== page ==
Archives for category: The magical world of music

Thanks for reading this little series of posts. This the final installment. Maybe we can do it again sometime!  This last version of Wrestle With Giants adds the final and most important two elements: the lyrics and melody. This song was originally written as a bit of an empathetic shoulder for those going through hard times. Seems extra apt given the grim news coming out of the U.S. this weekend. But then again, when is the news not grim? So maybe in a small small small small way, this song is my way of fighting back against the onslaught of tragedies.

Blue Blue Satellite

Dear Life, we’ve gotta talk,
or maybe scream and shout through the pain, the tears, the shock.

Of all you’ve done, to derail my plans,
dear Life please understand.

If not today then tell me when,
and if not when I guess I’ll start from ten,
and count it down like I do always,
and when I get to one I’ll open my eyes and hope for better days.

Sometimes the waves come a-crashin’,
sometimes we push against walls.
Sometimes we wrestle with giants
who refuse to fall.

But the battle scars on my body
are the lessons that life have taught me.

Dear Life, deal with me softly.

Dear Life, how I beg and plead
for the things in life I want till it becomes a need

To have it soon, to have it now
dear Life I don’t care how.


Dear Me, this is Life,
you’ve got a lifetime worth of lessons you could live it twice.

Sometimes it’ll hurt
and make you hear voices,

It’s not the choices that you make but what you make with those choices.


If you’re a podcast listener you’ll probably be familiar with the two podcasts whose names I’ve mashed up for the purposes of this series of posts. I thought it apt because what I’d like to do is to give you an idea of my creative process (à la Song Exploder) as I actually work through it over the next few weeks and months (à la Serial) on a new song called “Wrestle With Giants”.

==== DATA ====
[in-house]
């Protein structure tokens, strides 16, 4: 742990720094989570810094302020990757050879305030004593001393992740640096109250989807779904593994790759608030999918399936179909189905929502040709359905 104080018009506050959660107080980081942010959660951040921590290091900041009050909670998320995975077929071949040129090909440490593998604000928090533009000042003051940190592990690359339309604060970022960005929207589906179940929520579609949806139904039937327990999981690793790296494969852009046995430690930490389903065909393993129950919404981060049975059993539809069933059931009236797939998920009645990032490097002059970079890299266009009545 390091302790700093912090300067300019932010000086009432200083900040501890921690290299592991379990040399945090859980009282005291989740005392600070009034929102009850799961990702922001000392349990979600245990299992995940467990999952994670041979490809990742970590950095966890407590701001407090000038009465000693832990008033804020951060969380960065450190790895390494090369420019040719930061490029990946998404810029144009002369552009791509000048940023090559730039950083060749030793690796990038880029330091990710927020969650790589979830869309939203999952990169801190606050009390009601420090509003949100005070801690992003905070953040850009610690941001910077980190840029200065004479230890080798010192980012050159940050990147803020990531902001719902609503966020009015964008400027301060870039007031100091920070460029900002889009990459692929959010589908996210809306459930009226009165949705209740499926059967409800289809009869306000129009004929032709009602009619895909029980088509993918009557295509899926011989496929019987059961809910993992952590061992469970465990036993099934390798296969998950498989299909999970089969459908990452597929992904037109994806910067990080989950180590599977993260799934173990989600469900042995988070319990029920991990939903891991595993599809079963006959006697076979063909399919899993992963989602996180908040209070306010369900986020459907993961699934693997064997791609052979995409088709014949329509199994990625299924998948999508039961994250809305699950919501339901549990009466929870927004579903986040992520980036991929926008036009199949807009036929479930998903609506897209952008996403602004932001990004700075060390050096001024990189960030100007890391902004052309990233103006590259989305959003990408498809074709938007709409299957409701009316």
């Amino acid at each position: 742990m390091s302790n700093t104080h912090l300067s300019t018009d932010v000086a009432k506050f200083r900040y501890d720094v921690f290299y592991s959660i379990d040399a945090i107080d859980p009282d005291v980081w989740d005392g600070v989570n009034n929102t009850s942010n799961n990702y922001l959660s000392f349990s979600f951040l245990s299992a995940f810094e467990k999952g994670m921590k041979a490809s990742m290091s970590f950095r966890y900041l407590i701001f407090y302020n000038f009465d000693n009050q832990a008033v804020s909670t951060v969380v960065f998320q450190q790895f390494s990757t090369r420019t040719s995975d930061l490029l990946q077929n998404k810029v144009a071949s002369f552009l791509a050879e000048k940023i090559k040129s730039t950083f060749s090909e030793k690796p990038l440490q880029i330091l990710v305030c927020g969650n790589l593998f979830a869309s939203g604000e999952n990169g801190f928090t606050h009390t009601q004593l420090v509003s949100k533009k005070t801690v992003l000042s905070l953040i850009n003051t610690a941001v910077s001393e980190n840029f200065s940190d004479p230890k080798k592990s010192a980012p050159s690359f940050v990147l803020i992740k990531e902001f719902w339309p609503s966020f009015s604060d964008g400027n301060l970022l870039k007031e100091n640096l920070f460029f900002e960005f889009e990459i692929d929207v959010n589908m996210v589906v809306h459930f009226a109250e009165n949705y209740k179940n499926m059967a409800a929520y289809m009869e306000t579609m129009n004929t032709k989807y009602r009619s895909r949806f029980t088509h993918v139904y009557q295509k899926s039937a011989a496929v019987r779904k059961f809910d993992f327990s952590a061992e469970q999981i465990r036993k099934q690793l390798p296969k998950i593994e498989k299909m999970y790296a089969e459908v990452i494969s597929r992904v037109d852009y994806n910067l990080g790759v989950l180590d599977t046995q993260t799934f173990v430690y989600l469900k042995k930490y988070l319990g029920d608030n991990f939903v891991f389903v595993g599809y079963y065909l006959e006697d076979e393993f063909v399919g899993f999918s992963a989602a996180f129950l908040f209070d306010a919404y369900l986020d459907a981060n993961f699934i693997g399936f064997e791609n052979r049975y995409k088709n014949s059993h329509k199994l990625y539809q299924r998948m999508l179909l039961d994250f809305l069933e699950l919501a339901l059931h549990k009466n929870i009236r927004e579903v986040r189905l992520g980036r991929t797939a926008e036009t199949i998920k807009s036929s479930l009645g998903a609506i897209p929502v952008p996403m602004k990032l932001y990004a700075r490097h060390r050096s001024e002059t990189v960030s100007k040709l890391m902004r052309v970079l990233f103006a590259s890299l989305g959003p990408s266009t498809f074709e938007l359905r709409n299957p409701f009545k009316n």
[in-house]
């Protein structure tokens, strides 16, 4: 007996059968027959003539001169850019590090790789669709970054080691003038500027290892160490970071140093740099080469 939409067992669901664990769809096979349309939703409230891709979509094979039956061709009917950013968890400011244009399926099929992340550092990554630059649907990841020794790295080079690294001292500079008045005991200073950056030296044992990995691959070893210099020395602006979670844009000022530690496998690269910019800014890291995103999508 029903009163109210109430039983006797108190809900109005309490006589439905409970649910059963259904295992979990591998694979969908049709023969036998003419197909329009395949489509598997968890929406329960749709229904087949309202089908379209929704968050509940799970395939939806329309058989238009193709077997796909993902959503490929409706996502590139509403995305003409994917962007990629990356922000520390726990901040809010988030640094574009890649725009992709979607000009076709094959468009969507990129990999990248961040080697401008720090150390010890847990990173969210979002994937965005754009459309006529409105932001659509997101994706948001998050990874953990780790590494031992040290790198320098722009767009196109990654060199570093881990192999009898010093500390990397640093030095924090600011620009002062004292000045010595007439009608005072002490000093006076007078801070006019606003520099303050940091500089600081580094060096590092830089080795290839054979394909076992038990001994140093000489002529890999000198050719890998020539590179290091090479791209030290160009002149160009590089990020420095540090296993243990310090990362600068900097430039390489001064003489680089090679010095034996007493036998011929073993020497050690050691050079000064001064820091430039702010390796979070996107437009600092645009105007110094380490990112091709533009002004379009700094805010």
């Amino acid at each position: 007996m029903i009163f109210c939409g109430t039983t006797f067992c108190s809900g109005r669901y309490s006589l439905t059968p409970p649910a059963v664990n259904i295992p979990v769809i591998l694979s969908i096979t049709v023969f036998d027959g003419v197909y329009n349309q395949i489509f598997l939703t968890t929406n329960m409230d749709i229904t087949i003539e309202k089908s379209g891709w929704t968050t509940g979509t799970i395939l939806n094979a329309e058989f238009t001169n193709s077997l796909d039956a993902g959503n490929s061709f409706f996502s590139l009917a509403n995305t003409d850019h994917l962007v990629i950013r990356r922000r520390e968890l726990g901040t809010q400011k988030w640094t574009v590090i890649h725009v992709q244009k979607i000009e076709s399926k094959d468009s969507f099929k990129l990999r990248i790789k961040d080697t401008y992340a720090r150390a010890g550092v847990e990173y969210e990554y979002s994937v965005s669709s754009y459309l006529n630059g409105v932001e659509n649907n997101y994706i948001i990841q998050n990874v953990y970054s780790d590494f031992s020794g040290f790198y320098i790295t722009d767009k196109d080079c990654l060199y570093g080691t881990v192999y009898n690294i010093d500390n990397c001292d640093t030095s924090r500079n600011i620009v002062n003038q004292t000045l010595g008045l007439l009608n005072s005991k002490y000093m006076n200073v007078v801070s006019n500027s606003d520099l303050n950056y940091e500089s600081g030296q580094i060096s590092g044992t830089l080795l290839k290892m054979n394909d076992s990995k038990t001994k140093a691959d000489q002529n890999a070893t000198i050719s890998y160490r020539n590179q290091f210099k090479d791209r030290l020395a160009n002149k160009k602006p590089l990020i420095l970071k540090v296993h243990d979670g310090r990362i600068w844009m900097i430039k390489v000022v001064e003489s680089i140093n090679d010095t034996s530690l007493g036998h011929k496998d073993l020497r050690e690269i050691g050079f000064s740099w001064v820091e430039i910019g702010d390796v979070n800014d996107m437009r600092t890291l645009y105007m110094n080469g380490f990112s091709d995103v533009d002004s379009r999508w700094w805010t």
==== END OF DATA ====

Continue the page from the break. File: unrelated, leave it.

At this point, if you’ve been if you’ve been following this blog series with unbridled anticipation for each new installment, you’ll hopefully think that the tune is sounding pretty filled-out at this point. As a songwriter, this is where it gets tricky because now I can start adding window dressing and ornamentation without the song really needing it. A certain degree of dressing and ornaments is nice but it starts getting easy to go overboard. Especially since the foundation of the song has been laid so it gets temptingly easy to just throw in a new part that doubles up or adds simple harmonies to something that already exists in the mix.

For “Wrestle With Giants” and the next iteration thereof, the ornamentation is drums and a brand new instrument I’ve never added into any of my previous songs: clarinet. One of the joys of marriage (well, my marriage) is the fact that my wife and I share the love of music, her being a talented musician who plays various instruments. At one point she was even in a wind band(IN a wind BAND…not IS a wind BAG). Now, I know very little about the clarinet. I know that it does lazy and plodding pretty good, but it also does frenetic and Jewish equally well. I also know my brother played it for a couple of years in grade school. All of which helps very little in telling me how I can add it to my song. I suppose this means I should proceed with caution…so I featured it front and centre in the song’s only solo. Thanks to my wife for navigating the three sharps in the sheet music.

Oh, the drum part was also interesting because the song is definitely quite loose in its flow and I never considered laying down some kit. However, after the song’s breakdown, it naturally builds to something, and surprisingly that something is a more steady rhythmic final chorus which lent itself well to drums.

A final note before the last installment of this series…

It’s pretty obvious that I’ve been purposely avoiding what the vocal melody of this song is. If you’re a songwriter and have been following these posts, I hope you’ve had some fun in coming up with your own melody then seeing how it compares to mine when I post the conclusion of this series (possibly the next post). If you’re feeling especially adventurous feel free to Voice Memo it and send it to me!